Studio art students have opportunities to exhibit their work in the Ramp Gallery, which serves as a multi-functional space for critiques, group exhibitions and studio art major/minor reviews.
In addition, the Fenwick Hall and Hogan Center galleries provide public venues for showcasing student work. Exhibitions in these spaces are curated by visual arts faculty and members of the Student Art Society.
Senior studio art majors exhibit their final portfolio in the College’s Cantor Art Gallery. Art history majors have the opportunity to curate professional exhibitions as part of a team in curatorial seminars.
The department sponsors many arts enrichment programs. There are frequent visiting artists and lecturers on historical and contemporary art and architecture.
The resources of the Worcester Art Museum are integral to most courses in the department.
There are regular field trips to museums and galleries in Boston, New York City, New Haven, and Hartford.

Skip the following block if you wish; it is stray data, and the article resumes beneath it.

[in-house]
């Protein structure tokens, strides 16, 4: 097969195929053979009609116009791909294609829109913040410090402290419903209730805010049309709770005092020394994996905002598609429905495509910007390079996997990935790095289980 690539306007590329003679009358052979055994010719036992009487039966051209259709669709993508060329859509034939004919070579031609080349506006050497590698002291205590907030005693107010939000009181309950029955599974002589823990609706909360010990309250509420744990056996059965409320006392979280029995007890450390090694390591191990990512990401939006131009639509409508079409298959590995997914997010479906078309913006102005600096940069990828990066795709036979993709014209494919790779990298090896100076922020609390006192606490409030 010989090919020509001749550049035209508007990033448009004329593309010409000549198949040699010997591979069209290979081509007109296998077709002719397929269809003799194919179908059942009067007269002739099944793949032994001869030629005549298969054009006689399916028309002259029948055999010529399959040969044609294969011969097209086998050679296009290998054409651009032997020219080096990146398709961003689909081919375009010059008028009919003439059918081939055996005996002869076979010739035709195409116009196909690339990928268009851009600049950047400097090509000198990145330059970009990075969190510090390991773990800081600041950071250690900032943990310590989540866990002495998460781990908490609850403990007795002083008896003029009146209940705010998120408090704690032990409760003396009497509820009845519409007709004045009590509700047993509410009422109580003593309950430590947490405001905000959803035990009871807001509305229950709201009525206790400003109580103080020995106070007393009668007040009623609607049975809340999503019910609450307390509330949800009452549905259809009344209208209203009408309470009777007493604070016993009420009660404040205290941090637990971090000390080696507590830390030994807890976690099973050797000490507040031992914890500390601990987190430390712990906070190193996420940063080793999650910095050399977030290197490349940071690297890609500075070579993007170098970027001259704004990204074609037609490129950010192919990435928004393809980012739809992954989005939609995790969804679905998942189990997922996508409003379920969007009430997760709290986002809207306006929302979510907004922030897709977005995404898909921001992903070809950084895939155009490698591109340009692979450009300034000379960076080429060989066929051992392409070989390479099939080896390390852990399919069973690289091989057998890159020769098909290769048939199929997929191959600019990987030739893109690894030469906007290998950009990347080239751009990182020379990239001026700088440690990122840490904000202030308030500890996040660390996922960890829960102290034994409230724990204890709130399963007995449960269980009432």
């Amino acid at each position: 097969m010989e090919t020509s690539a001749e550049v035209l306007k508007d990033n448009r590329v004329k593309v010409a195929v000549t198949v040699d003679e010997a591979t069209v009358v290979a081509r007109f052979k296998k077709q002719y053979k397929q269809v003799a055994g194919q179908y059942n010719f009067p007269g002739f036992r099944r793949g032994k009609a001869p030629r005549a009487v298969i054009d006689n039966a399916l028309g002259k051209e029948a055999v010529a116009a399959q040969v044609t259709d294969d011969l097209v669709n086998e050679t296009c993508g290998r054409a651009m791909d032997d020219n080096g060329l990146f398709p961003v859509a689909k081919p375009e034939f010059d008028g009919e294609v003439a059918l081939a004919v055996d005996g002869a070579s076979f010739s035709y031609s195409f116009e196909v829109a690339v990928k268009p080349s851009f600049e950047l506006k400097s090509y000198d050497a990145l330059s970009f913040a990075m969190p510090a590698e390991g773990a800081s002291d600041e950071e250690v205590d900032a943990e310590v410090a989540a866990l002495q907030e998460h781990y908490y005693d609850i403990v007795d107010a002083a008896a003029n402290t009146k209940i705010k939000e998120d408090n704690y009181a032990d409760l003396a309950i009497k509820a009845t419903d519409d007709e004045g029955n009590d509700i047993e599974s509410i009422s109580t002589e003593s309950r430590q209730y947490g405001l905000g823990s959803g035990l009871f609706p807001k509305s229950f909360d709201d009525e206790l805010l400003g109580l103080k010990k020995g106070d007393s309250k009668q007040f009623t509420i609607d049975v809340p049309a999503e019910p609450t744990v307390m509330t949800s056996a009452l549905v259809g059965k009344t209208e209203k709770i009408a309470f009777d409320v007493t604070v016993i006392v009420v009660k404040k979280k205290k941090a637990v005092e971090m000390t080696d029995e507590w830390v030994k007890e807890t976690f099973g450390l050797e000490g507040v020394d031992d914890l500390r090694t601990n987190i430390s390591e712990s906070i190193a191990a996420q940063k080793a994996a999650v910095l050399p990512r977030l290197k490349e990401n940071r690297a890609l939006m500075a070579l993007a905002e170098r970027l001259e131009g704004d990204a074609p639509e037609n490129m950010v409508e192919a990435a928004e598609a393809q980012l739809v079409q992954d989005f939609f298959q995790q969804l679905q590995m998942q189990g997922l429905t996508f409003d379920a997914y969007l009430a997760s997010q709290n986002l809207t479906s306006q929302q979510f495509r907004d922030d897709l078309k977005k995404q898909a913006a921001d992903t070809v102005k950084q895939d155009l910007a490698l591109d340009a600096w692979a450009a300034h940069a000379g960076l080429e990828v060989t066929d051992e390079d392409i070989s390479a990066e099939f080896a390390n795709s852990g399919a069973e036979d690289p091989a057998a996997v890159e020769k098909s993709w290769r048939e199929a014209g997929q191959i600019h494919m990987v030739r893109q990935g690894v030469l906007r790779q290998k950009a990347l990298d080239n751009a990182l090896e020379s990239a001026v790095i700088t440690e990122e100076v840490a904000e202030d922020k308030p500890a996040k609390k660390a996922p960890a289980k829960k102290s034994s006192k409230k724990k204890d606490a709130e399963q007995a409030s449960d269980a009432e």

Students engage the campus and surrounding community by presenting personal and collaborative art exhibits, and by giving tours of local museums and special historical exhibitions. Students are encouraged to pursue internships in local museums, galleries, preservation agencies and architects’ studios. Selected classes offer community-based learning experiences, engaging with the history and people of Worcester in a meaningful way.
Students Develop iPhone Tour of Art Objects at Worcester Art Museum